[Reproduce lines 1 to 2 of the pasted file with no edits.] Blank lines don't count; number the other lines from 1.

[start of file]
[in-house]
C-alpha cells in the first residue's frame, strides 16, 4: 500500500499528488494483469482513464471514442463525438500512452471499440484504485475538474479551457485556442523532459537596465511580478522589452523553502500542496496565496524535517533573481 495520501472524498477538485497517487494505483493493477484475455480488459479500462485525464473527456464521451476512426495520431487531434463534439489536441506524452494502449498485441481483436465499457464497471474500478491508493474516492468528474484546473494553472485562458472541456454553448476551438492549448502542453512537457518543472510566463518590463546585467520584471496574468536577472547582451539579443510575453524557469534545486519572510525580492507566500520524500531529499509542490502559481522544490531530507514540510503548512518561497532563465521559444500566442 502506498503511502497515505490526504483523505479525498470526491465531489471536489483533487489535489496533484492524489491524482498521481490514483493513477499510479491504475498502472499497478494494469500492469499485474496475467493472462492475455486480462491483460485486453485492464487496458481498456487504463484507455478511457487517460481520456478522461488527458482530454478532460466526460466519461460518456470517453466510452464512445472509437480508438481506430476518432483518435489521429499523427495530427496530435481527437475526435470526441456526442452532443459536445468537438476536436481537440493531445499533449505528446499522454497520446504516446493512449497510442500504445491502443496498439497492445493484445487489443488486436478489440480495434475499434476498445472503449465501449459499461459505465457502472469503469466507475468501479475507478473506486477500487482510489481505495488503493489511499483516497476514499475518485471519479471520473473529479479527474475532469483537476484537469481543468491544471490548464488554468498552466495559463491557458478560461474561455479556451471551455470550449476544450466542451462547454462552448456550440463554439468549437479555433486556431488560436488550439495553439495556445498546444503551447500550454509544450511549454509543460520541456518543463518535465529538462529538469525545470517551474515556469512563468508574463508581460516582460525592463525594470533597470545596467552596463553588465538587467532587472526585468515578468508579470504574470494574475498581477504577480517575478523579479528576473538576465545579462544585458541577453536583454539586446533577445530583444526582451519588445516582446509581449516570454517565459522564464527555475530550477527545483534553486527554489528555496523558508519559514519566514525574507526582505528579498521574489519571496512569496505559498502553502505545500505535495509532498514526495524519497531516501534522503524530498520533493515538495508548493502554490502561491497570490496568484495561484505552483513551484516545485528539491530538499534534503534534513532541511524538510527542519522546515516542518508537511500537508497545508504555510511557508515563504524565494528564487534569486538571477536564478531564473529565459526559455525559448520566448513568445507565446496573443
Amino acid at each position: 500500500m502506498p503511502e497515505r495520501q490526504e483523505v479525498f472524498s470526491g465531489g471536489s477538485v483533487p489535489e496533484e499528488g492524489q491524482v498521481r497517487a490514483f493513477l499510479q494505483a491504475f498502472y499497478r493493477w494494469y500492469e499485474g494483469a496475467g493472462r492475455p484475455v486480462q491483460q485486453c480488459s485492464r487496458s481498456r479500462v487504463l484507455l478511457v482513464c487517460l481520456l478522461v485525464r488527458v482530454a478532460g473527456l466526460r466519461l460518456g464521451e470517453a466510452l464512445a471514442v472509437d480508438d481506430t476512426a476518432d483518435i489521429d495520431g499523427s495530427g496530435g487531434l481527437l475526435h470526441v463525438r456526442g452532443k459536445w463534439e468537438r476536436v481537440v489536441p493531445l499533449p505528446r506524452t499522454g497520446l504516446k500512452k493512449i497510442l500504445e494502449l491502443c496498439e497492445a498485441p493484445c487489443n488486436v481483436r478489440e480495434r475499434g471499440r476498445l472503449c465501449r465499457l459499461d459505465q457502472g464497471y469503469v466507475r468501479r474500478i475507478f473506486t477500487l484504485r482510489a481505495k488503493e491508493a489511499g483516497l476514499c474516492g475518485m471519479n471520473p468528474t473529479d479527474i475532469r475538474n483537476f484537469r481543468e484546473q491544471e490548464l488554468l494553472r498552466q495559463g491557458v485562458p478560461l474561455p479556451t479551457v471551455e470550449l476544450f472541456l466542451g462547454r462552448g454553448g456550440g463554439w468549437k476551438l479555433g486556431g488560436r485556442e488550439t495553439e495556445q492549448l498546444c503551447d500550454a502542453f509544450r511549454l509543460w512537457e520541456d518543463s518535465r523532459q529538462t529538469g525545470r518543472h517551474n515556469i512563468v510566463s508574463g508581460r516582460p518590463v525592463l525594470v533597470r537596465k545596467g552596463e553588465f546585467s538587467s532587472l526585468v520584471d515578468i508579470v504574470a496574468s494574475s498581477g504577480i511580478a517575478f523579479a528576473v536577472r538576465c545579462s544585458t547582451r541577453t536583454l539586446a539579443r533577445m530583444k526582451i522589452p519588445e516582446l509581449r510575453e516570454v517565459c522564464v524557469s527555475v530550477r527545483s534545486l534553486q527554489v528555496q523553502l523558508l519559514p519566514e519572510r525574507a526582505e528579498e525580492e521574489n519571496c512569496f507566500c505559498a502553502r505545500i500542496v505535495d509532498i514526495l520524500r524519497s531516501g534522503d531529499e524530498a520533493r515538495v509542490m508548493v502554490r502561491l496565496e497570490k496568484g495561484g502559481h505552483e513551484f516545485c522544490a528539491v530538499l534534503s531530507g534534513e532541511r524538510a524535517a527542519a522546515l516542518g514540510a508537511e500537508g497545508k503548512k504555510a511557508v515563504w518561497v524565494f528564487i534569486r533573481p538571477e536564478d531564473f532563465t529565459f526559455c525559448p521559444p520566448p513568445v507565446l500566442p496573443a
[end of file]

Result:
[in-house]
C-alpha cells in the first residue's frame, strides 16, 4: 500500500499528488494483469482513464471514442463525438500512452471499440484504485475538474479551457485556442523532459537596465511580478522589452523553502500542496496565496524535517533573481 495520501472524498477538485497517487494505483493493477484475455480488459479500462485525464473527456464521451476512426495520431487531434463534439489536441506524452494502449498485441481483436465499457464497471474500478491508493474516492468528474484546473494553472485562458472541456454553448476551438492549448502542453512537457518543472510566463518590463546585467520584471496574468536577472547582451539579443510575453524557469534545486519572510525580492507566500520524500531529499509542490502559481522544490531530507514540510503548512518561497532563465521559444500566442 502506498503511502497515505490526504483523505479525498470526491465531489471536489483533487489535489496533484492524489491524482498521481490514483493513477499510479491504475498502472499497478494494469500492469499485474496475467493472462492475455486480462491483460485486453485492464487496458481498456487504463484507455478511457487517460481520456478522461488527458482530454478532460466526460466519461460518456470517453466510452464512445472509437480508438481506430476518432483518435489521429499523427495530427496530435481527437475526435470526441456526442452532443459536445468537438476536436481537440493531445499533449505528446499522454497520446504516446493512449497510442500504445491502443496498439497492445493484445487489443488486436478489440480495434475499434476498445472503449465501449459499461459505465457502472469503469466507475468501479475507478473506486477500487482510489481505495488503493489511499483516497476514499475518485471519479471520473473529479479527474475532469483537476484537469481543468491544471490548464488554468498552466495559463491557458478560461474561455479556451471551455470550449476544450466542451462547454462552448456550440463554439468549437479555433486556431488560436488550439495553439495556445498546444503551447500550454509544450511549454509543460520541456518543463518535465529538462529538469525545470517551474515556469512563468508574463508581460516582460525592463525594470533597470545596467552596463553588465538587467532587472526585468515578468508579470504574470494574475498581477504577480517575478523579479528576473538576465545579462544585458541577453536583454539586446533577445530583444526582451519588445516582446509581449516570454517565459522564464527555475530550477527545483534553486527554489528555496523558508519559514519566514525574507526582505528579498521574489519571496512569496505559498502553502505545500505535495509532498514526495524519497531516501534522503524530498520533493515538495508548493502554490502561491497570490496568484495561484505552483513551484516545485528539491530538499534534503534534513532541511524538510527542519522546515516542518508537511500537508497545508504555510511557508515563504524565494528564487534569486538571477536564478531564473529565459526559455525559448520566448513568445507565446496573443